The main problems with biological control are:
- Unsuccessful application of biological control organisms that lead to a severe pest problem.
- Introduction of a biological control organism that subsequently kills desirable or beneficial organisms in the environment.
These can be minimized by:
- understanding both the pest's and predator/parasites' life cycles in order to achieve reliable control;
- carefully choosing the best predator or parasite for the problem pest or disease concerned;
- taking care that environmentally useful species are not subject to the attacks of the predators and parasites.
In most horticultural situations, there are important examples of natural balance between species.
- With pests, their naturally occurring predators and parasites are an important form of crop protection (see page 271).
- With diseases, naturally occurring predators and parasites are less common, but the nutritional condition of the plant and the resulting naturally occurring bacterial and fungal populations on leaf, stem and root surfaces (see phyllosphere p235and rhizosphere p322) often help slow a disease's progress.
- The garden represents a complex situation. There may be plant species present from every continent (see p73), and any of these plant species may be accompanied by a specific pest from its country of origin. Plant species that have been present in the UK for many years (such as apple) often have beneficial predators and parasites introduced accidentally or deliberately, from their country of origin, that limit pest numbers. It is quite likely, however, that for more recently imported plant species, there may not be appropriate predators or parasites to control an introduced pest occurring on the plant species in the British Isles.
Some horticultural practices can disturb natural balances.
- In a natural habitat such as woodland, a climax population of plants and animals develops (see p52). Here, a complex balance exists between indigenous pests and their predators/parasites. The food webs (see p53) include several types of predator/parasite found on each plant species that limit (but do not eliminate) the pests. This development of food webs is not achieved to such an extent in most gardens since the natural succession of wild plant species mentioned above is not desirable to gardeners as they aim for optimum production of edible crops or for an aesthetic layout of decorative plants free from weeds (see also Chapter 3).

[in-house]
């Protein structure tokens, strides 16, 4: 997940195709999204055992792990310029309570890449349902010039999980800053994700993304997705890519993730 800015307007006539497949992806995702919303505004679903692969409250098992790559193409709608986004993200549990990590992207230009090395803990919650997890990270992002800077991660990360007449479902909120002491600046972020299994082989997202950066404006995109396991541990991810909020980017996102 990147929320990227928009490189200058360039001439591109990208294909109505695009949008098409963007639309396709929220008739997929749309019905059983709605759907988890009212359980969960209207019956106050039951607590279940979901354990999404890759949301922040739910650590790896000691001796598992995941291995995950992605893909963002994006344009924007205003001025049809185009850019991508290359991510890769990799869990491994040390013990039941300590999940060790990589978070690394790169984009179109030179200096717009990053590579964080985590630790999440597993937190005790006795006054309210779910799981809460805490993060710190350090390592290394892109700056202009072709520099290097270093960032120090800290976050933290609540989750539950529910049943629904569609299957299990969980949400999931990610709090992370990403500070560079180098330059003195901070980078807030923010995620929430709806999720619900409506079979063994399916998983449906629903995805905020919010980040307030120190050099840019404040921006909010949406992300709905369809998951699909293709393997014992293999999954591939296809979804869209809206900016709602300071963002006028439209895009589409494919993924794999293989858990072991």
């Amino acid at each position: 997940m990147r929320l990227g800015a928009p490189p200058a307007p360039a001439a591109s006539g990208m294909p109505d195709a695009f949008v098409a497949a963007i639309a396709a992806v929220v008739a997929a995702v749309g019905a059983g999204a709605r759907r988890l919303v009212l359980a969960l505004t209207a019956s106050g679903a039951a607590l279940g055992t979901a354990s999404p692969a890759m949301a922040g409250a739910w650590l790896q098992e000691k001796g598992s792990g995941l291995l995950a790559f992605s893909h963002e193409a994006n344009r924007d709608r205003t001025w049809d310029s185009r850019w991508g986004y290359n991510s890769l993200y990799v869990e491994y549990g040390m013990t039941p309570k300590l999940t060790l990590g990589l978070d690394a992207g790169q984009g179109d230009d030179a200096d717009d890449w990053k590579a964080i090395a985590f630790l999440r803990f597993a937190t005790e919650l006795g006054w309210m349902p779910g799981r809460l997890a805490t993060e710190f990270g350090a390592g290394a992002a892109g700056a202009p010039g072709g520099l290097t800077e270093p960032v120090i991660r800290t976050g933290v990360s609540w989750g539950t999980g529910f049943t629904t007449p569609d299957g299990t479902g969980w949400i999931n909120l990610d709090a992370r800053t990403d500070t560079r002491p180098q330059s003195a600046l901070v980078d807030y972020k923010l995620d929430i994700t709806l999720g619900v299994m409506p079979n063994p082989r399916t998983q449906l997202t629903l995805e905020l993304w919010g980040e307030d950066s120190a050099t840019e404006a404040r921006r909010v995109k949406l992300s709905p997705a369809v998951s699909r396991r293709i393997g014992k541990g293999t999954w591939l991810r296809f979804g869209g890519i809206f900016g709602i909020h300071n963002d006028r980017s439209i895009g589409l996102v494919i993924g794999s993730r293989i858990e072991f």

- Regular movement or removal of cultivated plants and weeds without particular thought to the natural balance between predator/parasites and pests will make pest attacks more likely in the garden/nursery situation.
- The removal of the rotting hollow stems of herbaceous perennials and branches of decaying wood which are common sheltering sites for predatory beetles and centipedes reduces their control potential.
- In a similar way, removal of old plants such as brassicas or bedding plants in autumn may take away the parasitized aphids or caterpillars that would normally serve as the next year's control measures.
- The absence in gardens of plant species acting as a pollen food source to adults such as hoverflies may delay the emergence of their predatory larvae amongst aphid populations.
- The lack of good soil structure (see p310) resulting from poor cultivation or inadequate incorporation of organic matter in a garden may hinder the movement of predatory animals in their search for soil pests.
- A poor physical preparation of soil, and lack of attention to pH and nutrient levels in soil may result in poor soil microbial action (see p321).
- The repeated planting of crops or annual bedding plants into the same area of soil often leads to serious attacks of persistent soil-borne pests or diseases. Notable examples are club root disease on brassicas (see p228) and potato cyst nematode pest on potatoes (see p244). A comparable situation is found when young trees and shrubs (such as roses) are planted into a soil previously occupied by an old specimen of the same plant species, with the resulting problem called 'replant disease' caused by high level of Pythium fungus (see p246).
- The unconsidered use of pesticides may result in a rapid decrease in predators and parasites and may considerably delay their appearance and build-up the following growing season.
The natural balances of organisms can be maintained and restored in order to reduce pesticide use. At the private garden level, there are an increasing number of practices being used that encourage natural balances in order to reduce pesticide use. These physical and cultural methods have been described earlier.
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